The striking deep purple flowers and silvery quilted leaves of
Vernonia hirsuta make it a very desirable plant for an indigenous
up to 1m tall in colonies in grasslands. The woody rootstock gives
rise to hairy stems with thick stalkless leaves whose veins are
deeply indented on the upper surface, giving a 'quilted' effect.
'flowers', in common with all the members of the daisy family, are
actually composed of many tiny 'florets' grouped together. Appearing
from September to January (spring to midsummer), they range in colour
from magenta to purple, and occasionally pink or white. They are
followed by attractive silvery seedheads.
Vernonia hirsuta is not threatened.
A widespread species, occurring in Eastern Cape, Kwazulu-Natal,
Free State, Lesotho, Swaziland, Limpopo (Northern Province), Mpumalanga,
Zimbabwe and Angola.. It is grows in grassland, scrub, and on forest
margins, in full sun to light shade, from the coast to1900m. Frost
hardy, it is found in the summer rainfall regions.
Derivation of name and historical aspects
This is a large genus of the daisy family with about 1000 species
found in the southern hemisphere, with 50 of these in South Africa.
The name Vernonia is after William Vernon, an English botanist
who collected plants in America and who died in 1711. "hirsuta"
refers to the hairy leaves.
There are many other very attractive species of Vernonia
which deserve more horticultural attention, including the silvery
leaved V. natalensis, V. oligocephala with bicoloured
leaves and Vernonia glabra
plant does not seem to have a specialized pollinator. It is visited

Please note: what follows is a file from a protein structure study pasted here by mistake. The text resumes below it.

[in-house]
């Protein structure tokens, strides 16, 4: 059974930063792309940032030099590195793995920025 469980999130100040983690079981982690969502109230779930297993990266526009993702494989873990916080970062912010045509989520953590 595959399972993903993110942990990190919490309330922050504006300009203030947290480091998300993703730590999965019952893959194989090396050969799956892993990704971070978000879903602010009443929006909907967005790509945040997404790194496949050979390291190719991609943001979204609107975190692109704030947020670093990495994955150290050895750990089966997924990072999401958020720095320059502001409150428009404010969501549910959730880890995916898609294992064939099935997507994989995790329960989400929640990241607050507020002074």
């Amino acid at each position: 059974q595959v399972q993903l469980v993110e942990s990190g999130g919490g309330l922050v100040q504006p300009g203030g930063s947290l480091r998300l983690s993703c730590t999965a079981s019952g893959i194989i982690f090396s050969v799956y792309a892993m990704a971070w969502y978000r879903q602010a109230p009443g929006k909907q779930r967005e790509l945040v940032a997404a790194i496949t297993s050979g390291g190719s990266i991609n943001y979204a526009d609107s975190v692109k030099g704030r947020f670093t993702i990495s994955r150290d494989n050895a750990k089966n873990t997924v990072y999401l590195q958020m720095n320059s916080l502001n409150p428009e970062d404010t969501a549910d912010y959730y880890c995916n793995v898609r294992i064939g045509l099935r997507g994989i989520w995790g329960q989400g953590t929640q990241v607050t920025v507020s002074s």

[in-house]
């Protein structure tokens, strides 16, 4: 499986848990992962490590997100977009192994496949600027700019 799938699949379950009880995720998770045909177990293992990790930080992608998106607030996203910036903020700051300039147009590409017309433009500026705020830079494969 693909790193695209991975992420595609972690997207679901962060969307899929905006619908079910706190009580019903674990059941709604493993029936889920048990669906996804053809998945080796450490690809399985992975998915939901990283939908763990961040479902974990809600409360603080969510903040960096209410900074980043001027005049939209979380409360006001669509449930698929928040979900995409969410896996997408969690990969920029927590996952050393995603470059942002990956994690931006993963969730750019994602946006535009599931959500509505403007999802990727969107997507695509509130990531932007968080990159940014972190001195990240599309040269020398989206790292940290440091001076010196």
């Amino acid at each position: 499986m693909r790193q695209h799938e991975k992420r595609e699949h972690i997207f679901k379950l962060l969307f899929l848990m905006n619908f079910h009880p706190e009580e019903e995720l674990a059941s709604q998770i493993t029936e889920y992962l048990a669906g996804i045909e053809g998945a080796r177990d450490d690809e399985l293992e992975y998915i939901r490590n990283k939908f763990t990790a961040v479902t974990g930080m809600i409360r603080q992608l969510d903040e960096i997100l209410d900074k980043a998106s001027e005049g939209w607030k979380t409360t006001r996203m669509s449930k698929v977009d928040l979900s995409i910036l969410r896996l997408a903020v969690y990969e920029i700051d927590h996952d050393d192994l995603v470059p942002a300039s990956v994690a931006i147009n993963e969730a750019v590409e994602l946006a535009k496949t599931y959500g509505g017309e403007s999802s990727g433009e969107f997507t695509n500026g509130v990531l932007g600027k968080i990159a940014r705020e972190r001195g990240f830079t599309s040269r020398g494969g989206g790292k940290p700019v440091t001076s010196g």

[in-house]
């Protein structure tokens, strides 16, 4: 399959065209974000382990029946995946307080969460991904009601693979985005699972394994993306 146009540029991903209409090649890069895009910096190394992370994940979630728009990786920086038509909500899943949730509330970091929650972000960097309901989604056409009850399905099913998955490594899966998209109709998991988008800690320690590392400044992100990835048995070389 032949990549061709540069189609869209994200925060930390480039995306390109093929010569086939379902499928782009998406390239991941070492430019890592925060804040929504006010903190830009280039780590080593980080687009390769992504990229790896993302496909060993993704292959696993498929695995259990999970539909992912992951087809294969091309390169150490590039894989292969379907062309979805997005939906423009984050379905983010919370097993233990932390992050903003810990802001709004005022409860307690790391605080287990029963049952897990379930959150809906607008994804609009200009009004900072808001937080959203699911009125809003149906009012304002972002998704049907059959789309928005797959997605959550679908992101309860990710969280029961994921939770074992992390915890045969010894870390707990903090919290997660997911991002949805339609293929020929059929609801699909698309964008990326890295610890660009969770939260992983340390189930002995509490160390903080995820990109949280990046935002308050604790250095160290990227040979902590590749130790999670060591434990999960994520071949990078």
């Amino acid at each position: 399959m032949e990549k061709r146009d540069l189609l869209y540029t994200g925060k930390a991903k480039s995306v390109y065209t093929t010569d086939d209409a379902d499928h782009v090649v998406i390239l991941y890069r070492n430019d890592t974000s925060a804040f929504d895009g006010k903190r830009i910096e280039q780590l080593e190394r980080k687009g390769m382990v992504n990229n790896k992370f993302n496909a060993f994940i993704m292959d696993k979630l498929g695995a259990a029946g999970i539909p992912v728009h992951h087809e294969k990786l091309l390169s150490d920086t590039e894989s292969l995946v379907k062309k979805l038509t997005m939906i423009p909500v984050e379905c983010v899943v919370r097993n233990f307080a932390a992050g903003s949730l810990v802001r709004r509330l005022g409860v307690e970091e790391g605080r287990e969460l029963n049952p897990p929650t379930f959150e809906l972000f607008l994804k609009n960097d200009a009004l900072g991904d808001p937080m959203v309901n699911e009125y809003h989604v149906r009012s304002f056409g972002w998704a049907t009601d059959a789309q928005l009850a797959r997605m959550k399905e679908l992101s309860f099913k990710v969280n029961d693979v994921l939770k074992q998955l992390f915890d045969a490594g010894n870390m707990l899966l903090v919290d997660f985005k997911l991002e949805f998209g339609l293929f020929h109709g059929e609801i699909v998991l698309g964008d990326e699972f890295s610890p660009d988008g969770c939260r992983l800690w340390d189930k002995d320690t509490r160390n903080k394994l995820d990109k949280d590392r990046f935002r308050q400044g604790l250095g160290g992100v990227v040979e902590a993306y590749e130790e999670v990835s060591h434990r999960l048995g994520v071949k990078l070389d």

by bees, butterflies and beetles, which carry pollen from one flower
to another. The seeds are enclosed in hairy fruits with a 'parachute'
of hairs which assists in wind distribution.
Uses and cultural aspects
This plant is used in traditional medicine to treat colic, sore
throats, coughs, headaches and rashes. The Zulu common name means
'cure for the gall-bladder'. According to Pooley (1998), it is a
hardy garden plant.
Growing Vernonia hirsuta
This species grows easily from both cuttings and seed. Once established,
it needs to be cut back in late summer. The plant, which grows to
about a metre, is best used in a mixed border, or in a 'naturalistic'
grassland garden. It contrasts particularly well with the bright
yellow Berkheya species which flowers at the same time.
- HILLIARD, O.M. 1977. Compositae in Natal, Univ. Natal
- POOLEY, E. 1998. A field guide to wildflowers of Kwazulu-Natal
and the eastern region. Natal Flora Publ.Trust, Durban.
KwaZulu-Natal National Botanical Garden